by Simon Bluck
Sometimes, you’re not sure what you’re going to write, where it’s going. You just have an idea for a program and you’re not sure where to start. So, what do you do? Sketch out what you are thinking about, write it down. Now, is there some part of what you want to do that you could make a start on? Throw some code together to implement some small part? Well, that’s a start. Perhaps it’s something that might have general usage, so you could write it as a separate module.
Say you want to write a chess program. It splits into different parts: the board (visual); the user interface; web features; moving the chess pieces; the core chess-playing algorithm; a database of standard chess moves (especially openings); move recording and replaying. These are in fact each pretty much independent and you could have a go at each one separately. Though, it would be nifty to get the visual board up and running first, and the chess pieces moving, so you can use that to see the results of your other efforts. And you may well want to research what other people have done in this area too. Much that you learn and achieve may be reuseable for other projects. Perhaps you write a general move (change) recorder and replayer that you can polish to be reusable across other games and similar.
Depends on the size of the program/module, intended audience, enthusiasm etc.
- If you’re just quickly trying something out then style isn’t overly important.
If you’re coding upwards of 50 lines then you’re best laying it out nicely and using comments.
If you’re coding upwards of 500 lines then that’s quite an investment of effort and it’s best to get it nicely maintainable at least by you. If it’s intended for a wider audience then put more effort into it. and if it’s being published then get it reviewed.
There should be a similar approach to testing: from no testing to a full regression test suite.
Publishing also requires ensuring you don’t infringe on other people’s rights.
For best understanding, bear in mind who else may be reading the code. Don’t be too clever with complicated parts of the language and don’t try and do too much in one statement. Lay the code out so it looks neat and tidy.
Structuring a large program well can be difficult: what to split into separate programs, separate modules, and separate functions/classes.
Often, you end up with a structure that doesn’t feel like the best, and it would be a lot of effort to restructure. It’s a common problem. Perhaps the only sure thing I can say is that if you’ve got a GUI aspect to your program then try and keep that separate: program the non-GUI part with functions/methods that can be called by the GUI part.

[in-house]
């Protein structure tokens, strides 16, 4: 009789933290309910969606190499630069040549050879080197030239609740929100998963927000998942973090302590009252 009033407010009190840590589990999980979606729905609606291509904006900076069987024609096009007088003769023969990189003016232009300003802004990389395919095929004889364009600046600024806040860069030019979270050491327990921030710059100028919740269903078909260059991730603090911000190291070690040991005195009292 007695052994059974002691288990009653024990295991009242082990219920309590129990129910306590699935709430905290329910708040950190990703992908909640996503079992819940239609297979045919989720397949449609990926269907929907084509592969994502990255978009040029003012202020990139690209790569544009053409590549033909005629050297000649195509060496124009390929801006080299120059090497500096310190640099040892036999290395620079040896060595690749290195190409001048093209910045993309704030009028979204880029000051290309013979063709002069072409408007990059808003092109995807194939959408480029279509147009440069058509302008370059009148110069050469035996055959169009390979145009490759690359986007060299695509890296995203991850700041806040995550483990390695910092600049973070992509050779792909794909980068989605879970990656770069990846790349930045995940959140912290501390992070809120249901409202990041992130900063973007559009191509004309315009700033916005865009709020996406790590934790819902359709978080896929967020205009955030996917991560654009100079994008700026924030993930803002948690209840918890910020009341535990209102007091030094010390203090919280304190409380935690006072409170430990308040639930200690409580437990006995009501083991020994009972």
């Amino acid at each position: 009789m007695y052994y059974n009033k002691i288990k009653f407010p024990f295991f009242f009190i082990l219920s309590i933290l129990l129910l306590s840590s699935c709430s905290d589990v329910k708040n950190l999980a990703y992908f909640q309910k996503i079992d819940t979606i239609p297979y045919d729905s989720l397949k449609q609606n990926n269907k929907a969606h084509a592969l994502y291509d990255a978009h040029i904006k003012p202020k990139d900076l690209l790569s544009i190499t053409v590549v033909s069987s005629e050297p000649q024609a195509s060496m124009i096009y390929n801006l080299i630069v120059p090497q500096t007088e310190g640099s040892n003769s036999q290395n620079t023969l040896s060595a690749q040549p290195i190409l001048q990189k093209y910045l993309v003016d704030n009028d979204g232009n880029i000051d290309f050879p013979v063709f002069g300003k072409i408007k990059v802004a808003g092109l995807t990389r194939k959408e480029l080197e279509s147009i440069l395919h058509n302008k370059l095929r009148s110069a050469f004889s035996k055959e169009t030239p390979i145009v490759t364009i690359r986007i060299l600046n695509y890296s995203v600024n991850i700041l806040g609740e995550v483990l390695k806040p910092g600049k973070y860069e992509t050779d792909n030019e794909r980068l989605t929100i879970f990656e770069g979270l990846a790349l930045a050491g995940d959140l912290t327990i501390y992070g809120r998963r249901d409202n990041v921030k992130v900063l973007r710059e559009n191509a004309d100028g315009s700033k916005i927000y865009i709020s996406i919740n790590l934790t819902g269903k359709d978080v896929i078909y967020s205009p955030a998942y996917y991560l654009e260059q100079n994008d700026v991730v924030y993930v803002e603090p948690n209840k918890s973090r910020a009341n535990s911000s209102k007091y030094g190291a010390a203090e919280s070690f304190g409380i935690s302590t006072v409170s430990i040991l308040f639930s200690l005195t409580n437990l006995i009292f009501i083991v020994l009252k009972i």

Example from the pygame library
So, if we’ve got to this point in the course then there may just be time to have a look at some examples using the pygame library. On raspbian, you’ll find them here:
Note that the readme page states that the pygame examples programs are in the public domain, so it’s OK to use them here.
A slightly modified version of
#!/usr/bin/env python """ This is the full and final example from the Pygame Tutorial, "How Do I Make It Move". It creates 10 objects and animates them on the screen. Note it's a bit scant on error checking, but it's easy to read. :] Fortunately, this is python, and we needn't wrestle with a pile of error codes. Modified SDB Jan 2016 to move at a fixed rate. """ #### import everything import os, pygame from pygame.locals import * main_dir = os.path.split(os.path.abspath(__file__)) #### our game object class class GameObject: def __init__(self, image, height, speed): self.speed = speed self.image = image self.pos = image.get_rect().move(0, height) def move(self): self.pos = self.pos.move(self.speed, 0) if self.pos.right > 600: self.pos.left = 0 ####quick function to load an image def load_image(name): path = os.path.join(main_dir, 'data', name) return pygame.image.load(path).convert() ####here's the full code def main(): pygame.init() screen = pygame.display.set_mode((640, 480)) player = load_image('player1.gif') background = load_image('liquid.bmp') # scale the background image so that it fills the window and # successfully overwrites the old sprite position. background = pygame.transform.scale2x(background) background = pygame.transform.scale2x(background) screen.blit(background, (0, 0)) objects =  for x in range(10): o = GameObject(player, x*40, x) objects.append(o) clock = pygame.time.Clock() while 1: for event in pygame.event.get(): if event.type in (QUIT, KEYDOWN): pygame.quit() return for o in objects: screen.blit(background, o.pos, o.pos) for o in objects: o.move() screen.blit(o.image, o.pos) pygame.display.update() clock.tick(40) if __name__ == '__main__': main()
Next -> Part Five: Syntax and Constructs